Different Types of Grips. Different types of shots in tennis require unique grips to maximize performance. In this guide, we’re going to cover: Forehand; Slice forehand; One-handed backhand; Two-handed backhand; Slice backhand; Serve; Volleys; Overheads
Place the dominant hand in the Continental Grip or the Eastern Backhand Grip, and the non-dominant hand in an Eastern Forehand Grip or the Semi-Western Forehand Grip. There is debate about the ideal two-handed grip, but as we mentioned previously there is no perfect grip.
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Eastern Forehand Grip. One knuckle rotation to the right (if right-handed) and the Continental grip turns into an Eastern Forehand grip. For clarification, your knuckle would be over bevel 3 rather than bevel 2. A benefit in using this grip is that you can hit the ball a little flatter than with a continental grip.
4 3/8 vs. 4 1/2 Grip Sizes. Many men looking for tennis racquets will find themselves choosing between a size 3 (4 3/8 in) and size 4 (4 1/2 in) grip. If you’re on the fence between the two, I’d encourage you to go with 4 3/8 because it’s much easier to build up a grip than reduce it and the difference between the two is only 1/8 inch or 3.2 mm.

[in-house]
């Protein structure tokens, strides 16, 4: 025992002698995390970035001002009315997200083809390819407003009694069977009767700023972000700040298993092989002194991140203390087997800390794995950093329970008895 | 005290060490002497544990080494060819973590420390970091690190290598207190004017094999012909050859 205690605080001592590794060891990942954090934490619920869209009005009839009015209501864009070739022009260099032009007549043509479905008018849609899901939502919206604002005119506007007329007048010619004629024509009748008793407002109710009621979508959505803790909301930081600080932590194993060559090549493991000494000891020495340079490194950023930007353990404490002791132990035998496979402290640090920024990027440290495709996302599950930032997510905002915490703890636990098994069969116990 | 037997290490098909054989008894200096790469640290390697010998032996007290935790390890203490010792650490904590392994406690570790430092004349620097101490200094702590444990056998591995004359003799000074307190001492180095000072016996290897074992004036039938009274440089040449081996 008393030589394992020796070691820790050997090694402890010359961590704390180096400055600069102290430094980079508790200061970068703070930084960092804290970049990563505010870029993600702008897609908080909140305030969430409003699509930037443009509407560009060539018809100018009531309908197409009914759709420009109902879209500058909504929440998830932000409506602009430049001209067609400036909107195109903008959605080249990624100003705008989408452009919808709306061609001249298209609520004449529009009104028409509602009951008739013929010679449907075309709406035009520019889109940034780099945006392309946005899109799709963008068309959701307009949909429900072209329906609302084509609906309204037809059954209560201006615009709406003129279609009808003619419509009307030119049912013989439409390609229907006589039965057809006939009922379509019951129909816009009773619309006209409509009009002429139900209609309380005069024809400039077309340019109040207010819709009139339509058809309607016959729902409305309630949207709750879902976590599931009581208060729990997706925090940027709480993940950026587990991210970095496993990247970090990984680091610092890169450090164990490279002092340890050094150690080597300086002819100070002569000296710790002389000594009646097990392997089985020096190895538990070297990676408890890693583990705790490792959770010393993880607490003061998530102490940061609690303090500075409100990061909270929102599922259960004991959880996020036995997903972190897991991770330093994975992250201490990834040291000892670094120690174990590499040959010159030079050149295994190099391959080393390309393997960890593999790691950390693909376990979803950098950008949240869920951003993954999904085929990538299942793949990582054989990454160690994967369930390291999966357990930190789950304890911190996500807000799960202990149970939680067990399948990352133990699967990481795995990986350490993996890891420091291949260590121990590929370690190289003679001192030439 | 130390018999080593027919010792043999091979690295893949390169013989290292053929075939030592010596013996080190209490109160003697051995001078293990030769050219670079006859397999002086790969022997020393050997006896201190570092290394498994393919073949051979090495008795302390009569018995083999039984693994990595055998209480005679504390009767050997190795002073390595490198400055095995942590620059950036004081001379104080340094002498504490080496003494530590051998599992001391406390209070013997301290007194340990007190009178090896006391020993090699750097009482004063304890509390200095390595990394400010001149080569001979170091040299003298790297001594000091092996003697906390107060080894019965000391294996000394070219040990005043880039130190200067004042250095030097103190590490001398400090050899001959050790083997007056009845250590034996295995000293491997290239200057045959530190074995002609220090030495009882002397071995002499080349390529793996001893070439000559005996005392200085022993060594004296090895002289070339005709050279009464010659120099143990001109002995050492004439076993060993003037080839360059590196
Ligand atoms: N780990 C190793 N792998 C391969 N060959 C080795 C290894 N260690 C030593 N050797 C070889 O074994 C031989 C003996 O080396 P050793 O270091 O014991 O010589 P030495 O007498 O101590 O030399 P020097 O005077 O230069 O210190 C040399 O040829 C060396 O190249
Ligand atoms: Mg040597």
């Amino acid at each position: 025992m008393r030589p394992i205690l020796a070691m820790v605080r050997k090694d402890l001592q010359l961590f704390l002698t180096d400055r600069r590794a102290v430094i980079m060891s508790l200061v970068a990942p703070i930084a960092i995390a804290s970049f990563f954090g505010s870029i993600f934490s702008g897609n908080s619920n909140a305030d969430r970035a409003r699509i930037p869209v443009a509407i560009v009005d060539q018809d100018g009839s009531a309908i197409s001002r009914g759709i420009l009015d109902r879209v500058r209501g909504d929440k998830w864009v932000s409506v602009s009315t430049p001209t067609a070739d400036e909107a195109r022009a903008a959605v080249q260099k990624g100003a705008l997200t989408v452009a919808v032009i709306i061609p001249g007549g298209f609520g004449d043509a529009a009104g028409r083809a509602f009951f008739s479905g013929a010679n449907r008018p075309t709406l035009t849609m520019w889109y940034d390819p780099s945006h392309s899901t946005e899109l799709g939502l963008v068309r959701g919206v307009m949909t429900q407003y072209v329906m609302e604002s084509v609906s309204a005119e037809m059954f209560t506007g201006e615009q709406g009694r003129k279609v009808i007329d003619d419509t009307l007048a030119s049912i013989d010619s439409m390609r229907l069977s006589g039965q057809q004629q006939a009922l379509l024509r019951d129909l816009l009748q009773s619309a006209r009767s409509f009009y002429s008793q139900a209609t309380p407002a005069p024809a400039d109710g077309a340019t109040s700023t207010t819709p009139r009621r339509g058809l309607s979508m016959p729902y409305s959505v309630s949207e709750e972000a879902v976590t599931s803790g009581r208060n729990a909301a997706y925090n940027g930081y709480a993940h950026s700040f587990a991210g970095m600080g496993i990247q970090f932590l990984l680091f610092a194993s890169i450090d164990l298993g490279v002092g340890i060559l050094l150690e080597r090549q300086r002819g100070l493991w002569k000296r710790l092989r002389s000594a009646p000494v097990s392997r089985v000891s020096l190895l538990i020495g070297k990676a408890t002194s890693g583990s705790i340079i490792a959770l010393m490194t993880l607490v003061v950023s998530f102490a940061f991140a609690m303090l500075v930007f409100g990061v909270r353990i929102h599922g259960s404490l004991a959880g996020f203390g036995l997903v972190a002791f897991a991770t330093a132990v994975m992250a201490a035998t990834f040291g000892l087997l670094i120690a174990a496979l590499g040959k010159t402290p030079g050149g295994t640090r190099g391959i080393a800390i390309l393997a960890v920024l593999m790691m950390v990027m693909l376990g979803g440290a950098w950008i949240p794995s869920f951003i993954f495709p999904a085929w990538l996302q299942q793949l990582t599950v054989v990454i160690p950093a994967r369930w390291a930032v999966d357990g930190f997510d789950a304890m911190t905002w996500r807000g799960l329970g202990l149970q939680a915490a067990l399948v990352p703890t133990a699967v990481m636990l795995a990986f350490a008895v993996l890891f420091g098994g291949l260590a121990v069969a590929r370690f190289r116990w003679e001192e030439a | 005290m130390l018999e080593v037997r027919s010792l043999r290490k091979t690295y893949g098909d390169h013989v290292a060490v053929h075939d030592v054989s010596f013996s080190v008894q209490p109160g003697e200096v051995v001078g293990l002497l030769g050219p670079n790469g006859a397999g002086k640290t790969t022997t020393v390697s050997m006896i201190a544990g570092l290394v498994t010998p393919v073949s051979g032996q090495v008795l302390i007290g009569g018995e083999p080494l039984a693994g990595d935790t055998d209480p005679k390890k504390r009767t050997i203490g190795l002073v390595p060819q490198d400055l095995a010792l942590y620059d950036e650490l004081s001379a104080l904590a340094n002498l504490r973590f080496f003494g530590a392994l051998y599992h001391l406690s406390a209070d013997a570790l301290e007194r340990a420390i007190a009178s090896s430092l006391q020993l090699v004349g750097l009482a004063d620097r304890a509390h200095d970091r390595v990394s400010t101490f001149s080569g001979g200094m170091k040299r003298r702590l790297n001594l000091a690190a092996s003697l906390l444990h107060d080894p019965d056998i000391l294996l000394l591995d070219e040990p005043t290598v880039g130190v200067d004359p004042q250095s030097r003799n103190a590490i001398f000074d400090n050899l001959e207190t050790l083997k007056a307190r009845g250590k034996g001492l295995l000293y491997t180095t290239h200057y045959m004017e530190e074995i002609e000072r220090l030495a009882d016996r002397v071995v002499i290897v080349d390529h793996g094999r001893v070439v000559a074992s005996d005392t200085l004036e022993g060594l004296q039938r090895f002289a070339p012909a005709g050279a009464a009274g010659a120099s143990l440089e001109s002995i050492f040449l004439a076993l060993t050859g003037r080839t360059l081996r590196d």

There are many ways to influence the tennis grip shape and size, but it is always easiest if you’re on the smaller side. Most players use an overgrip and that builds up the grip by half a size. Novak Djokovic uses a grip 3 with two overgrips, one with no overlaps, so this is personal to each player what feels right.
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Smaller grip sizes are becoming more popular in the world of tennis as are Tennis Shock Absorbers. Overgrips are popular because it means a fresh new comfy grip before you go play! They also fit to your unique tennis style. You can put on a red grip, black grip, custom grip, dry grip, thick grip.